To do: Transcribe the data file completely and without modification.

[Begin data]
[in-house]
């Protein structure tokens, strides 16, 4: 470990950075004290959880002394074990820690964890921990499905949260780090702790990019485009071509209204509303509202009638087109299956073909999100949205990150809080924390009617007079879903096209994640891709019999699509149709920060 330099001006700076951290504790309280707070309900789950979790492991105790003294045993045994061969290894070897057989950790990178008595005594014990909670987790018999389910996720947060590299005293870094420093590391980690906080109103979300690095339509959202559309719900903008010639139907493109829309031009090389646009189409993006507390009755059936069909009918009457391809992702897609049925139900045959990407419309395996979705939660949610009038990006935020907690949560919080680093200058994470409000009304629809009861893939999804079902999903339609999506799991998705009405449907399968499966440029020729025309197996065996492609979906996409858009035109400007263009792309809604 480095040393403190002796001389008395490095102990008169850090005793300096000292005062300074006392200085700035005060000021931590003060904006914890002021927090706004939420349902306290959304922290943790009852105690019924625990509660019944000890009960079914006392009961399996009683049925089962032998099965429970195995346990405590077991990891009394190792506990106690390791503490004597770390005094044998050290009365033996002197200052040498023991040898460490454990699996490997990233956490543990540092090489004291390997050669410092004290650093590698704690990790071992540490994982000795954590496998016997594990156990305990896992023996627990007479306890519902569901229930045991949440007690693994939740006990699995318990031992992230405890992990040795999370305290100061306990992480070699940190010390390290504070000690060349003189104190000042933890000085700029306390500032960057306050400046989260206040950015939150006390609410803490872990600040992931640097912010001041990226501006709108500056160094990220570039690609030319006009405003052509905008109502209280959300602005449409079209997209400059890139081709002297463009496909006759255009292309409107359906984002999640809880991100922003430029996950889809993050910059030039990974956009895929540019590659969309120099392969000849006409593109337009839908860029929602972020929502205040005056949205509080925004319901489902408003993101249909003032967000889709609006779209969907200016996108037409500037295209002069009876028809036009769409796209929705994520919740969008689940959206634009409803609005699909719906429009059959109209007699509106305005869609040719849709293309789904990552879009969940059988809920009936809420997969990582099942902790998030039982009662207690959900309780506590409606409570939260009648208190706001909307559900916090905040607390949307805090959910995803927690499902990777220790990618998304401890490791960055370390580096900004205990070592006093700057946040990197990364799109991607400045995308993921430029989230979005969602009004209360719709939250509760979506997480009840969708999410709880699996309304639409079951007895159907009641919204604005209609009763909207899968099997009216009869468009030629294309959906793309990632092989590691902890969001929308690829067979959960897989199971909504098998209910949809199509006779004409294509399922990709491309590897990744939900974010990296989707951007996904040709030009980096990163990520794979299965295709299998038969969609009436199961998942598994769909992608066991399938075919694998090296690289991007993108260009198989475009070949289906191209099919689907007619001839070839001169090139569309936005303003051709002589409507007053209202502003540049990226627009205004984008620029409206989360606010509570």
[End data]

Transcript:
[in-house]
């Protein structure tokens, strides 16, 4: 470990950075004290959880002394074990820690964890921990499905949260780090702790990019485009071509209204509303509202009638087109299956073909999100949205990150809080924390009617007079879903096209994640891709019999699509149709920060 330099001006700076951290504790309280707070309900789950979790492991105790003294045993045994061969290894070897057989950790990178008595005594014990909670987790018999389910996720947060590299005293870094420093590391980690906080109103979300690095339509959202559309719900903008010639139907493109829309031009090389646009189409993006507390009755059936069909009918009457391809992702897609049925139900045959990407419309395996979705939660949610009038990006935020907690949560919080680093200058994470409000009304629809009861893939999804079902999903339609999506799991998705009405449907399968499966440029020729025309197996065996492609979906996409858009035109400007263009792309809604 480095040393403190002796001389008395490095102990008169850090005793300096000292005062300074006392200085700035005060000021931590003060904006914890002021927090706004939420349902306290959304922290943790009852105690019924625990509660019944000890009960079914006392009961399996009683049925089962032998099965429970195995346990405590077991990891009394190792506990106690390791503490004597770390005094044998050290009365033996002197200052040498023991040898460490454990699996490997990233956490543990540092090489004291390997050669410092004290650093590698704690990790071992540490994982000795954590496998016997594990156990305990896992023996627990007479306890519902569901229930045991949440007690693994939740006990699995318990031992992230405890992990040795999370305290100061306990992480070699940190010390390290504070000690060349003189104190000042933890000085700029306390500032960057306050400046989260206040950015939150006390609410803490872990600040992931640097912010001041990226501006709108500056160094990220570039690609030319006009405003052509905008109502209280959300602005449409079209997209400059890139081709002297463009496909006759255009292309409107359906984002999640809880991100922003430029996950889809993050910059030039990974956009895929540019590659969309120099392969000849006409593109337009839908860029929602972020929502205040005056949205509080925004319901489902408003993101249909003032967000889709609006779209969907200016996108037409500037295209002069009876028809036009769409796209929705994520919740969008689940959206634009409803609005699909719906429009059959109209007699509106305005869609040719849709293309789904990552879009969940059988809920009936809420997969990582099942902790998030039982009662207690959900309780506590409606409570939260009648208190706001909307559900916090905040607390949307805090959910995803927690499902990777220790990618998304401890490791960055370390580096900004205990070592006093700057946040990197990364799109991607400045995308993921430029989230979005969602009004209360719709939250509760979506997480009840969708999410709880699996309304639409079951007895159907009641919204604005209609009763909207899968099997009216009869468009030629294309959906793309990632092989590691902890969001929308690829067979959960897989199971909504098998209910949809199509006779004409294509399922990709491309590897990744939900974010990296989707951007996904040709030009980096990163990520794979299965295709299998038969969609009436199961998942598994769909992608066991399938075919694998090296690289991007993108260009198989475009070949289906191209099919689907007619001839070839001169090139569309936005303003051709002589409507007053209202502003540049990226627009205004984008620029409206989360606010509570």